In the ten years since former President Bill Clinton signed the Trafficking Victims Protection Act and the United Nations outlined the international community's anti-trafficking standards, there has been some notable progress.
The U.S. State Department has released the 2010 Trafficking in Persons Report. Ambassador-at-Large Luis CdeBaca leads the Office to Monitor and Combat Trafficking in Persons. He said the United States continues to be a world leader on trafficking issues. In the ten years since former President Bill Clinton signed the Trafficking Victims Protection Act and the United Nations outlined the international community's anti-trafficking standards, there has been some notable progress.
A noteworthy success is Bosnia and Herzegovina, which this year was upgraded to Tier 1 on the Trafficking report. Bosnia was on Tier 3 for many years. "For a lot of people," said Ambassador-at-Large CdeBaca, "the global fight against human trafficking first came to people's attention because of the widespread sex slavery and the widespread abuses in the Balkans during the various wars of the 1990s." Over the last year, the government of Bosnia and Herzegovina has significantly reduced its use of suspended sentences; imposed stronger penalties for convicted traffickers; partnered with nongovernmental organizations on victim protection; and employed proactive measures to identify and help victims.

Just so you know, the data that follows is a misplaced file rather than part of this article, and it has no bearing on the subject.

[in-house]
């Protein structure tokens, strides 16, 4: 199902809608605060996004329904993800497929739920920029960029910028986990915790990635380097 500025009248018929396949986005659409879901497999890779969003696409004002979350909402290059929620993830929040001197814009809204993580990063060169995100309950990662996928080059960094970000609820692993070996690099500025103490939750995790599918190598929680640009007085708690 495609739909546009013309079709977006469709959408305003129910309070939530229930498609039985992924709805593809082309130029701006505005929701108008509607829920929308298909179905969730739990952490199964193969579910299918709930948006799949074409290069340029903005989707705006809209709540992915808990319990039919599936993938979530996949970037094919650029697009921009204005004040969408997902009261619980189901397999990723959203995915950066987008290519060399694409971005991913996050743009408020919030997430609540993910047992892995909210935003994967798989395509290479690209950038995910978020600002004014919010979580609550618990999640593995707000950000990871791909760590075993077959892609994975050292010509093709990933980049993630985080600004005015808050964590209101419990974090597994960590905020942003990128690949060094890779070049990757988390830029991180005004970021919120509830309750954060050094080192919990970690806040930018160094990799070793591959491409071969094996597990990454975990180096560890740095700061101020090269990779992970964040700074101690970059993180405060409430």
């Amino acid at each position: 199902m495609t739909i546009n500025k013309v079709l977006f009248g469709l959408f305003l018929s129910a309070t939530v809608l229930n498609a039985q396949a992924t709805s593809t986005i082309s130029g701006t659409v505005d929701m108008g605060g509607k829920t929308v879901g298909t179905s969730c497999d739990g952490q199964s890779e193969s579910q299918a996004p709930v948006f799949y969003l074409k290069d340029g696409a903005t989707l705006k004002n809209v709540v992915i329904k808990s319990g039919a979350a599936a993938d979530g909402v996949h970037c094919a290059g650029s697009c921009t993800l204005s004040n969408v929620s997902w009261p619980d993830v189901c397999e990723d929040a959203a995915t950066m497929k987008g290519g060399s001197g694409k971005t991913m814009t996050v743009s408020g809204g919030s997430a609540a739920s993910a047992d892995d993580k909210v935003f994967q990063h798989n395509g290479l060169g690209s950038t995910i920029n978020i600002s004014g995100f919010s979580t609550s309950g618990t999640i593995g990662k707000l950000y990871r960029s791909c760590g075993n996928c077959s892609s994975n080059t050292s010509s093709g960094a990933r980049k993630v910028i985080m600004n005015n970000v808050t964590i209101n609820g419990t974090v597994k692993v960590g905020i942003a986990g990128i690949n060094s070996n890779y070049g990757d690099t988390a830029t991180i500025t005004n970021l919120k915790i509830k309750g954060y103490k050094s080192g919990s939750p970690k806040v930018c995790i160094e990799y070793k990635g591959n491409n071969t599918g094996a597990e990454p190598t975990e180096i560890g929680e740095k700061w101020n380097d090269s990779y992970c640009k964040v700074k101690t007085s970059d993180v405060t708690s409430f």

Another success story is Egypt where the government has enacted a comprehensive law in addition to law enforcement and prevention efforts to confront short-term marriages of Egyptian girls –- a thinly veiled cover for prostitution of children. The government has also started setting up shelters with some major hospitals in Cairo and Alexandria.
The government of Pakistan was upgraded to Tier 2 this year for dramatically increasing the number of convictions and prosecutions for human trafficking and undertaking efforts to prevent bonded labor.
Over the course of the last year, Malaysian authorities have begun to tackle their serious human trafficking problem, including greater engagement with foreign governments.
The United States congratulates those countries that have made progress in the last year. "We reaffirm the commitment of the United States," said U.S. Secretary of State Hillary Clinton, "to do everything we can at home and around the world to end modern slavery and I hope this report galvanizes further action."